Let Us Eat Cake

“The first year was like icing. Then the cake started to show through …”
― John Ashbery


When Gina and I decided to write posts marking the one year anniversary of their move to Bologna (we started this blog about half a year later), I thought that all I’d have to say about the matter was that I was lonely and that I missed them and that I wanted them to PLEASE COME BACK, and while I am sometimes lonely and I do miss them fiercely, these are not, surprisingly, my only thoughts on the matter. (Wanting them to come back is simply an unfluctuating state of mind that requires no explanation or justification.)

It’s strange, from the perspective of this side of the blog anyway, to write about their move as if it happened to me; as if the new life they’ve made for themselves on the other side of the world has anything to do with me at all.

Over the past year I had the good fortune of landing at its airport and strolling around its narrow streets and hearing, peripherally, about its quirks and quaintnesses but Bologna, in all the ways that really matter, remains as foreign to me as it did a year ago. I mean, Boise remains as foreign to me as it did a year ago, too–but what separates Bologna from Boise in my life at this moment of time anyway, is that I haven’t given the latter city a minute of thought over the past twelve months and sometimes Bologna, the intimate stranger that it has become, seems so close that it visits my dreams.

Gina and Stef moving away from here changed my life in ways that I’m just beginning to notice now, one year out. There are obvious ways of course, like the reality that fewer conversations take place between us and we have less knowledge of the day-to-day goings on in one another’s lives. Sometimes I worry that I’ll be replaced by newer, cooler friends or harbor concerns about being forgotten altogether. The Bouvarez clan moving out of our town also means that Leeloo has lost teeth that we didn’t celebrate and that Zoel grew a mop of hair (and cut it off) before we were able to run our fingers through it and that Noah had fewer fans cheering him on at the Middle School play. Most conspicuous, of course, are the many, many Friday nights that have passed–that will pass–when we’re not sitting at the same table together breaking bread.

My perspective is not as simple as labeling myself as a Friend Who Was Left Behind. The truth is their moving had NOTHING to do with me. I’m not a victim of their circumstance any more than I’m the victim of my own life. This situation, the Here and There configuration of this blog and of our friendship, is simply the context within which I am (we are) living life right now. That I am choosing to spend several hours a week highlighting the disparity (and the homogeneity) of our daily existences has forced me to bring many moments of this past year into focus in a way I might not have if our friends had stayed here and our lives had just continued on as they were. The digging deeper into my life that this kind of constant scrutiny entails, in me calling the details of my thoughts and actions to the front of my attention so they can be examined and understood…this move, their move has, stealthily and steadily transformed me as well.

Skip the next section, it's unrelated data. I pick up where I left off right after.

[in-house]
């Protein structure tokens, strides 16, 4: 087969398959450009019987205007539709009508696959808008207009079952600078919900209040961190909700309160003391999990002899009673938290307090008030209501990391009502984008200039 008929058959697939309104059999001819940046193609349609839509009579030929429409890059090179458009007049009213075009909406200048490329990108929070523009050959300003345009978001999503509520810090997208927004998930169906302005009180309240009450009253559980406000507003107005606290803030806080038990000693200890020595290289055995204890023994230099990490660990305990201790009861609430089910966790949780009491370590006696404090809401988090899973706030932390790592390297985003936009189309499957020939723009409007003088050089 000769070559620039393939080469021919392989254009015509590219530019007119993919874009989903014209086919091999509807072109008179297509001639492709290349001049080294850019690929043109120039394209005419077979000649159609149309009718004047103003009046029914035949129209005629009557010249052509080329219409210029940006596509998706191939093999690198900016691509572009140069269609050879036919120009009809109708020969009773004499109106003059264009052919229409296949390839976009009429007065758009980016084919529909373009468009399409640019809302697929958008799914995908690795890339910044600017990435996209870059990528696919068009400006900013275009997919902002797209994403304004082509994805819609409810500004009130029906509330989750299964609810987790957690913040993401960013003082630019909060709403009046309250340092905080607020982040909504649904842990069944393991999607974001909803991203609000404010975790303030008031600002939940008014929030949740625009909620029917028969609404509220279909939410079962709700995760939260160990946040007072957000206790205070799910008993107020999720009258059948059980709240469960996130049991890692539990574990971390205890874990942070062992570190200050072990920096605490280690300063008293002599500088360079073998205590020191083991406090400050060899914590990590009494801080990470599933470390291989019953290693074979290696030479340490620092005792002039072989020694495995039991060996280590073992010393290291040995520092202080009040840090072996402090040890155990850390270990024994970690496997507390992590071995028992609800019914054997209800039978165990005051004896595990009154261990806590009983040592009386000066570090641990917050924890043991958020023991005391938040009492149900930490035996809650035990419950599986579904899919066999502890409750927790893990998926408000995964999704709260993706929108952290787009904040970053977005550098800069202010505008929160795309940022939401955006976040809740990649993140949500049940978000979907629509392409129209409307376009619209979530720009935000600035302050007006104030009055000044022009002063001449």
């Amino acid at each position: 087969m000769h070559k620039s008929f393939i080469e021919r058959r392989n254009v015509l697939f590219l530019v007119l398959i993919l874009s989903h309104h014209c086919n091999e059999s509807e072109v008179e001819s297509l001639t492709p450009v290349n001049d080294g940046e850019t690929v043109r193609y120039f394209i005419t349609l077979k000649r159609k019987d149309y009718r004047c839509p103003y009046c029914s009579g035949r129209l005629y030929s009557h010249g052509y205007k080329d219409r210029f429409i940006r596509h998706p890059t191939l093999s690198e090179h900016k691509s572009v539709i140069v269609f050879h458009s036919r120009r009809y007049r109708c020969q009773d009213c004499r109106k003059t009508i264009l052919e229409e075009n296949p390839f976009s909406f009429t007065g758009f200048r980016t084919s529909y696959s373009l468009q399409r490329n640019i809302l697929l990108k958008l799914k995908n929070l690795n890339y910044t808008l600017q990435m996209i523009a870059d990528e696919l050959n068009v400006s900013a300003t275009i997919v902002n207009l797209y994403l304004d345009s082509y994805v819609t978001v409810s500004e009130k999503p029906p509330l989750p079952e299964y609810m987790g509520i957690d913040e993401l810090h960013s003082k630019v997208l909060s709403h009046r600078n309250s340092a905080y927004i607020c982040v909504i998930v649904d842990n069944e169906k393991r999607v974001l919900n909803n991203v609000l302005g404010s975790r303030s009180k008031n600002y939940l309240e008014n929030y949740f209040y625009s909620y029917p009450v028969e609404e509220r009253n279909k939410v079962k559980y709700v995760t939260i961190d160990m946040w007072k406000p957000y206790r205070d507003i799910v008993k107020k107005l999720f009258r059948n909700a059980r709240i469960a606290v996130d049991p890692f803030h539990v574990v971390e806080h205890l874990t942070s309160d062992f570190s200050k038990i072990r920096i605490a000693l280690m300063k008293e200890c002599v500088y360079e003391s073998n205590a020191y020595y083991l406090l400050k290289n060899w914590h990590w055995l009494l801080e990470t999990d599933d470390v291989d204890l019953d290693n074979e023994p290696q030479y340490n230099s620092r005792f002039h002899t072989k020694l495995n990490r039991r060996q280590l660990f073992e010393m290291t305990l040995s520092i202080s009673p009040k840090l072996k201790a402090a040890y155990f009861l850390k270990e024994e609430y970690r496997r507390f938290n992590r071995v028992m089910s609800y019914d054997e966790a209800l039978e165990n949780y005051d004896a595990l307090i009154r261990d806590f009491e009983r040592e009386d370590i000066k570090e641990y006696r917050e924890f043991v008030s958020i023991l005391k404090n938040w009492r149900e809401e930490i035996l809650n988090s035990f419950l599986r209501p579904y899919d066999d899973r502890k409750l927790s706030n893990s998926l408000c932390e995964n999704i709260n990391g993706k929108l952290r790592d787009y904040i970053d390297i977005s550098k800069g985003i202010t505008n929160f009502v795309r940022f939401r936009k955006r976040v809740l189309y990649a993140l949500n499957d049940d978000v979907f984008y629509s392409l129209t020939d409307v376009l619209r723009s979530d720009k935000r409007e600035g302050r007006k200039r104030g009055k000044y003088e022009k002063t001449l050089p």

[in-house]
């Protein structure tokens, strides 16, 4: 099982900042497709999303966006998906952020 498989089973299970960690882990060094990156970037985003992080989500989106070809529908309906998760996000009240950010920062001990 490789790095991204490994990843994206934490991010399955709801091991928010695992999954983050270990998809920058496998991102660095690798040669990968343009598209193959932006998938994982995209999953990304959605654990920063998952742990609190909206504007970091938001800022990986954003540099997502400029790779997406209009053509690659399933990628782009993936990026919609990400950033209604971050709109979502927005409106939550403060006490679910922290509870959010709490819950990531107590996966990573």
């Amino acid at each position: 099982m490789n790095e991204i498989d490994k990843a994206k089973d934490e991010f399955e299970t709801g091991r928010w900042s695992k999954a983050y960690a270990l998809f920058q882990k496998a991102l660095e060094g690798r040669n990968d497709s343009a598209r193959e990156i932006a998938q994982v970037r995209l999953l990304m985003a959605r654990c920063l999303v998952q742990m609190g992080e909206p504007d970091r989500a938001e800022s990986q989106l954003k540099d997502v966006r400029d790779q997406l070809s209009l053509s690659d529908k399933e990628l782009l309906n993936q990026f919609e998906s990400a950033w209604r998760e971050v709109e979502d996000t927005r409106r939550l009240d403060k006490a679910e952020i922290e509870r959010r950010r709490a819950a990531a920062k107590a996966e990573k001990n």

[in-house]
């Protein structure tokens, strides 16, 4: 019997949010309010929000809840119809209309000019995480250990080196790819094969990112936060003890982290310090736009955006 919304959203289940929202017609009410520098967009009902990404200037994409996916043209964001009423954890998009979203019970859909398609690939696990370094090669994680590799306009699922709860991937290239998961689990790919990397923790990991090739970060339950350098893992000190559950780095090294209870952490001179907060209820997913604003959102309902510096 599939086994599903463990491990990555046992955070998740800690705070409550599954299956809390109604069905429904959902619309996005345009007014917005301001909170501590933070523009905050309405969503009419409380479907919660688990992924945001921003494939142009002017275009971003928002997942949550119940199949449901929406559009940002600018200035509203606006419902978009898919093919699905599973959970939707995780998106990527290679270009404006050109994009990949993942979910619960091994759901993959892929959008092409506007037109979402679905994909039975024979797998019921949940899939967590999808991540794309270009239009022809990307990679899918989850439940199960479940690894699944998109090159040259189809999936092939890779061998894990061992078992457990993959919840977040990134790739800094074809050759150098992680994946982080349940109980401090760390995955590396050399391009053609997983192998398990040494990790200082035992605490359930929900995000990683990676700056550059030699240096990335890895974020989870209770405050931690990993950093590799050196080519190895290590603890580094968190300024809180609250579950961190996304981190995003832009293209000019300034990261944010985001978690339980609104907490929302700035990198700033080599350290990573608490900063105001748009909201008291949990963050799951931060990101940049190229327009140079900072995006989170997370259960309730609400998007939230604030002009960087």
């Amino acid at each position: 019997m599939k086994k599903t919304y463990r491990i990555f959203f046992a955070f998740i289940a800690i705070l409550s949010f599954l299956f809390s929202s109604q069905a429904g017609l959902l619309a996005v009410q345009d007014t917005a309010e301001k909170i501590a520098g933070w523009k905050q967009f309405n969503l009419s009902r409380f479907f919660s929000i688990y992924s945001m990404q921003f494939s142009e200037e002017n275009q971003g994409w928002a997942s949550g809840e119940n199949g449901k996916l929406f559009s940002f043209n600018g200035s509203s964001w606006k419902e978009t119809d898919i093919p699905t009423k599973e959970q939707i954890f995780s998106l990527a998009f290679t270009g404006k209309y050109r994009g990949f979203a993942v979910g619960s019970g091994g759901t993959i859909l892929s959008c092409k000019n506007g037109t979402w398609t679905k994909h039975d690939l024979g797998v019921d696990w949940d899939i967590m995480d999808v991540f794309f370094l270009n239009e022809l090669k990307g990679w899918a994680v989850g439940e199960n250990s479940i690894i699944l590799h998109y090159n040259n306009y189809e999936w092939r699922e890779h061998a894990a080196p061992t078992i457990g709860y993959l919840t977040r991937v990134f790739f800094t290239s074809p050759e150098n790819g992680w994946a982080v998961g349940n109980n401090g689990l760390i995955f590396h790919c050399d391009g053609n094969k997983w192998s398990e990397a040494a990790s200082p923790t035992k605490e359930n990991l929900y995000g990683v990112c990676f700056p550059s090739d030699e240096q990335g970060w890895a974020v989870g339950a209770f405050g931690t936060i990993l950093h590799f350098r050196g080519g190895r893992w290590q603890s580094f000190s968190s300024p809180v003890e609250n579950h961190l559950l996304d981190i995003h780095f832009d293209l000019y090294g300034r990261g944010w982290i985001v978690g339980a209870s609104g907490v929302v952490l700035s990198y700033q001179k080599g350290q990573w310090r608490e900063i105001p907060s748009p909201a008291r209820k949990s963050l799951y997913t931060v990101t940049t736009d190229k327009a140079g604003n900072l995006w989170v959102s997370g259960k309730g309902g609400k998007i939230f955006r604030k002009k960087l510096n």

The whole premise of this blogging endeavor was predicated by the different trajectories we realized my and Gina’s lives would be taking from the juncture of their flight to Europe forever onward, but the truth is our lives were going to follow different trajectories even if they had stayed in that house a mile down the road from us. The other-ness of other people’s lives (especially those of our loved ones) might be less obvious when we are all are painting with the same verb conjugations and a similar culinary palate, but there are a million ways to be American or a New Yorker or ‘From Garrison’, too. If we don’t pay close enough attention to what’s going with ourselves in relation to the people around us (which we usually don’t when our lives appear pretty similar on the surface), we miss everything the contrasts and convergences and the fact those differences are always, always there, can teach us.